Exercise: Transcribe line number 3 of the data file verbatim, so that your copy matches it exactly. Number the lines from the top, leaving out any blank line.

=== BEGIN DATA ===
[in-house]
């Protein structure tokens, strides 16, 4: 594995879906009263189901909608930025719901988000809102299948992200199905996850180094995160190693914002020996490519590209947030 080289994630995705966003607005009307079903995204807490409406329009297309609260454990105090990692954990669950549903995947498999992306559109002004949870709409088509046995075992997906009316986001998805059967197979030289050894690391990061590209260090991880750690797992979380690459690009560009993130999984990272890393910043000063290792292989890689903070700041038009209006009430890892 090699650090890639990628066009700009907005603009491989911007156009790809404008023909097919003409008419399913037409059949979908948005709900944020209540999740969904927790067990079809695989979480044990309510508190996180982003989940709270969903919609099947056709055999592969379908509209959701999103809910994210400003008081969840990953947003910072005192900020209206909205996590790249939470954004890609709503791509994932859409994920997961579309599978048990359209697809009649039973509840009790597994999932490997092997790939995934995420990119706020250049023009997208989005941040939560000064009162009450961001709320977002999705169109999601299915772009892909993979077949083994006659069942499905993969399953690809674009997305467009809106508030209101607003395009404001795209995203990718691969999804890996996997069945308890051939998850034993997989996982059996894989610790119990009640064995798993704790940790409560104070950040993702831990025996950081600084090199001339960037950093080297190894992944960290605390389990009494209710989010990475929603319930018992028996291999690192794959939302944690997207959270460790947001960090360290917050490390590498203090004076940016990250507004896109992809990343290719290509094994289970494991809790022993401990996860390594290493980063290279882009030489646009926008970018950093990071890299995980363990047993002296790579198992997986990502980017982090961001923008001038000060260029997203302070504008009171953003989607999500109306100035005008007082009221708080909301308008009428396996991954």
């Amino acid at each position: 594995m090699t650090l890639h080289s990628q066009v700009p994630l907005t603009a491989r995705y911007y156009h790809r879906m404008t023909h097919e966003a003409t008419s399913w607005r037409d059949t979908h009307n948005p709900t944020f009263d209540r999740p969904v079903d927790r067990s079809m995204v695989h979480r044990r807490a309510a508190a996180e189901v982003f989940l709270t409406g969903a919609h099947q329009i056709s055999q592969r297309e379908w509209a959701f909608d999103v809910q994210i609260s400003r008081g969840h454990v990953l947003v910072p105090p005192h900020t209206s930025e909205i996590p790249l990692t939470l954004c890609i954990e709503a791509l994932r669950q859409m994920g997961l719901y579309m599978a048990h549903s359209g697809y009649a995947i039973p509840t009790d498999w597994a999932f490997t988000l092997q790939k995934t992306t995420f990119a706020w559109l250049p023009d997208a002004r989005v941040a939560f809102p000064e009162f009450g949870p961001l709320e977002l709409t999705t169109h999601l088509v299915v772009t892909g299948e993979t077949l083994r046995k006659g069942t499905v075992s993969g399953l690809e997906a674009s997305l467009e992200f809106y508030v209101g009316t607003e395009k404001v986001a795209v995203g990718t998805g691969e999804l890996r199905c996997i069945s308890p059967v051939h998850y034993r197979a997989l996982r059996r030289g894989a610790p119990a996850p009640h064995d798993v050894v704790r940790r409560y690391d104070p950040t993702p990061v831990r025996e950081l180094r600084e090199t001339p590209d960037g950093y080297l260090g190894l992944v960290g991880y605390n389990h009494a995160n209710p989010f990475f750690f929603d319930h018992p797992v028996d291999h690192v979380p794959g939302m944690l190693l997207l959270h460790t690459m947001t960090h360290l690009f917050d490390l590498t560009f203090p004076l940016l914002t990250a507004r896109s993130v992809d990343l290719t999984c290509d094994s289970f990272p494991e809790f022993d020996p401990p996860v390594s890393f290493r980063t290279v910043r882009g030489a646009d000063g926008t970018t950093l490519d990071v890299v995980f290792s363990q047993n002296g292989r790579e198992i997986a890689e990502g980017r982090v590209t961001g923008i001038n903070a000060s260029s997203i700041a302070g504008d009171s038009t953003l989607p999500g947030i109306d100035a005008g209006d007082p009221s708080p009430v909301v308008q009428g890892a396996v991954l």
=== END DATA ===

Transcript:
């Amino acid at each position: 594995m090699t650090l890639h080289s990628q066009v700009p994630l907005t603009a491989r995705y911007y156009h790809r879906m404008t023909h097919e966003a003409t008419s399913w607005r037409d059949t979908h009307n948005p709900t944020f009263d209540r999740p969904v079903d927790r067990s079809m995204v695989h979480r044990r807490a309510a508190a996180e189901v982003f989940l709270t409406g969903a919609h099947q329009i056709s055999q592969r297309e379908w509209a959701f909608d999103v809910q994210i609260s400003r008081g969840h454990v990953l947003v910072p105090p005192h900020t209206s930025e909205i996590p790249l990692t939470l954004c890609i954990e709503a791509l994932r669950q859409m994920g997961l719901y579309m599978a048990h549903s359209g697809y009649a995947i039973p509840t009790d498999w597994a999932f490997t988000l092997q790939k995934t992306t995420f990119a706020w559109l250049p023009d997208a002004r989005v941040a939560f809102p000064e009162f009450g949870p961001l709320e977002l709409t999705t169109h999601l088509v299915v772009t892909g299948e993979t077949l083994r046995k006659g069942t499905v075992s993969g399953l690809e997906a674009s997305l467009e992200f809106y508030v209101g009316t607003e395009k404001v986001a795209v995203g990718t998805g691969e999804l890996r199905c996997i069945s308890p059967v051939h998850y034993r197979a997989l996982r059996r030289g894989a610790p119990a996850p009640h064995d798993v050894v704790r940790r409560y690391d104070p950040t993702p990061v831990r025996e950081l180094r600084e090199t001339p590209d960037g950093y080297l260090g190894l992944v960290g991880y605390n389990h009494a995160n209710p989010f990475f750690f929603d319930h018992p797992v028996d291999h690192v979380p794959g939302m944690l190693l997207l959270h460790t690459m947001t960090h360290l690009f917050d490390l590498t560009f203090p004076l940016l914002t990250a507004r896109s993130v992809d990343l290719t999984c290509d094994s289970f990272p494991e809790f022993d020996p401990p996860v390594s890393f290493r980063t290279v910043r882009g030489a646009d000063g926008t970018t950093l490519d990071v890299v995980f290792s363990q047993n002296g292989r790579e198992i997986a890689e990502g980017r982090v590209t961001g923008i001038n903070a000060s260029s997203i700041a302070g504008d009171s038009t953003l989607p999500g947030i109306d100035a005008g209006d007082p009221s708080p009430v909301v308008q009428g890892a396996v991954l």